By now the door has flung wide open on my indulgent affair with reality tv, visible to all by my own actions. Last night’s rendezvous featured the Kardashian clan, and I was spurred to consider what’s going on with Rob (or individuals like him) – his reported depression and subsequent [associated] weight gain are common signs of an individual who needs love and support due to internal and external stressors and imbalances. Interventions are possible and with the dedication of those close to individuals suffering from depression, they can pull through and leave much of their depressive, haunting episodes behind. While the imbalances may continue to present in a person’s life, there are therapies that have proved effective at managing the magnitude of the impact they have.
Through my own battles with anxiety and ADHD I have endured painful weight losses and gains, finally managing to stabilize my weight in a healthy range with a lot of work. I’m neither special nor unique, though: coming through a life circumstance(s) that garner(s) a certain relationship with food requires diligence, patience and sometimes therapy. Having been through something similar – and something with which I STILL struggle – I can recognize the signs of emotional eating (as probably many of us can) and individuals who are not in a position to help themselves yet.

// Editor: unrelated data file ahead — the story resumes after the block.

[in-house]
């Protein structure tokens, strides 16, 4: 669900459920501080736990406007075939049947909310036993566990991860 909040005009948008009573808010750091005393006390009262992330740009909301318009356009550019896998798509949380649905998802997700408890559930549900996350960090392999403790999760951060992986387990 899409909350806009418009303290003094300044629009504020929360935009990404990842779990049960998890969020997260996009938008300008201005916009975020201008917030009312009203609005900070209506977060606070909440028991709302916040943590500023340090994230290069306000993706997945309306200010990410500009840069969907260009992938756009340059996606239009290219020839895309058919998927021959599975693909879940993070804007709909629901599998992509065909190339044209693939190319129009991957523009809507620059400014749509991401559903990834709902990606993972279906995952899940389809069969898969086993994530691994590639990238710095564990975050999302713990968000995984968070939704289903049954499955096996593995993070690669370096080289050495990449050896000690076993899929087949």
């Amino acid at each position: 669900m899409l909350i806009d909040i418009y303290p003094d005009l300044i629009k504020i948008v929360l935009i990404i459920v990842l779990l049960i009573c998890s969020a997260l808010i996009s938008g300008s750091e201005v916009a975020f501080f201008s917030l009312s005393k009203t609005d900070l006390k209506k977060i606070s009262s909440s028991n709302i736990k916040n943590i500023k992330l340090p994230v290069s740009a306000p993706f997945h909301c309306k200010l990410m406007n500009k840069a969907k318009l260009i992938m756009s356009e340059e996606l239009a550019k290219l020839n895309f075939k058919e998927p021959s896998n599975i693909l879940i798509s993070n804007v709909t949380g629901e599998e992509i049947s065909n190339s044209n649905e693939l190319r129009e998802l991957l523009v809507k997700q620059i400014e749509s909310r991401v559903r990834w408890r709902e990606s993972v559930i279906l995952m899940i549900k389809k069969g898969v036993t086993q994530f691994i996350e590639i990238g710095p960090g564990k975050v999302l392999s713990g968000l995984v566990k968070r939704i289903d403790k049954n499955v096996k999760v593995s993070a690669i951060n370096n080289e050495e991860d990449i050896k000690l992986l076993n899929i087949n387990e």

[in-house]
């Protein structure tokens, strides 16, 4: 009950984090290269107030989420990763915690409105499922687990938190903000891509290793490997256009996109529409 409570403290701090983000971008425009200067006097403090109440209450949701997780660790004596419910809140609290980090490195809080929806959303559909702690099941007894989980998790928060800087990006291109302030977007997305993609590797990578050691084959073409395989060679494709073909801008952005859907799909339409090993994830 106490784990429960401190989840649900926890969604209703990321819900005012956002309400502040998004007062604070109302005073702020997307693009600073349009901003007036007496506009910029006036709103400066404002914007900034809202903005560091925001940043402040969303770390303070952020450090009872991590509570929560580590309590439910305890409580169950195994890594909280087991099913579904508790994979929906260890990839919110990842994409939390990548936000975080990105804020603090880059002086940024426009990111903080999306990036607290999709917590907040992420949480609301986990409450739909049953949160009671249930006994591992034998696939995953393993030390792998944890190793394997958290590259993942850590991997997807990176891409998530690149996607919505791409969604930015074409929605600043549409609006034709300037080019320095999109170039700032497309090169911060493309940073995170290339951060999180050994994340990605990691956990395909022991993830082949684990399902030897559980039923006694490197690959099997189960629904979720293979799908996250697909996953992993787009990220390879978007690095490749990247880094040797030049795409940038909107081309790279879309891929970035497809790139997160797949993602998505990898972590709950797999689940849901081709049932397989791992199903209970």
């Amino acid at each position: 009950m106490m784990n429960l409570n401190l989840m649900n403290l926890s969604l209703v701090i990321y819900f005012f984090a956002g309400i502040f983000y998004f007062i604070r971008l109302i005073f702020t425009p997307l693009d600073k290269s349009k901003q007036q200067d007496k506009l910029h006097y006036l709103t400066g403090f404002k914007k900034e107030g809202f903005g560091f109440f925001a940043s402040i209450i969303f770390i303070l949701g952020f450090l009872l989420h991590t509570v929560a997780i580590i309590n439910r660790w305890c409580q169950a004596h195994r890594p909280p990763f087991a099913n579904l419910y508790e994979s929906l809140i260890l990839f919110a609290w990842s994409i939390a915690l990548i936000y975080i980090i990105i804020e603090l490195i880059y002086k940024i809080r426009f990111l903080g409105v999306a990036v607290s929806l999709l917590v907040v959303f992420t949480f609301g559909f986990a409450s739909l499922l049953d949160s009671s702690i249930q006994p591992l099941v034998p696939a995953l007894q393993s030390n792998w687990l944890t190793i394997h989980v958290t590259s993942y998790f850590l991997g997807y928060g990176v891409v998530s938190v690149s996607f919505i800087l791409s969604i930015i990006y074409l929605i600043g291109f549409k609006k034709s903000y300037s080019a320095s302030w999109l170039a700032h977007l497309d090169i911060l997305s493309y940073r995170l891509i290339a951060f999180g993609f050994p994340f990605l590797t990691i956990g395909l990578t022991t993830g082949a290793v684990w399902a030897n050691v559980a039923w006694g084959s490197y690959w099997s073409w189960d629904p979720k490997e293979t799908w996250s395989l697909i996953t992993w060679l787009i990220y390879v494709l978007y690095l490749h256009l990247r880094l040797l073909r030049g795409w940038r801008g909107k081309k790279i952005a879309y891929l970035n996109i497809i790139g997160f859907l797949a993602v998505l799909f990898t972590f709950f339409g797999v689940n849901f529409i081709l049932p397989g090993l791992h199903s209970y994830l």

Some individuals are not ready to hear our desires to help –sometimes it is as though the weight gain represents defiance, people attempting to sabotage their own happiness, digging their heels in in the hopes that gaining body weight becomes a literal weight holding them back. I’m not a trained psychologist so I admit my speculation, and I will hold firm on my use of “sometimes.” For other individuals, a relationship with food began young and flourished through years of convenience and excuses. Yes, excuses: we can say anything we want about why we are the way we are – there are powerful tools to get ourselves healthy again, to have control of our emotions and over food.
There are also resources for individuals who wish to read more about emotional eating, disordered eating and why food temporarily elevates our moods.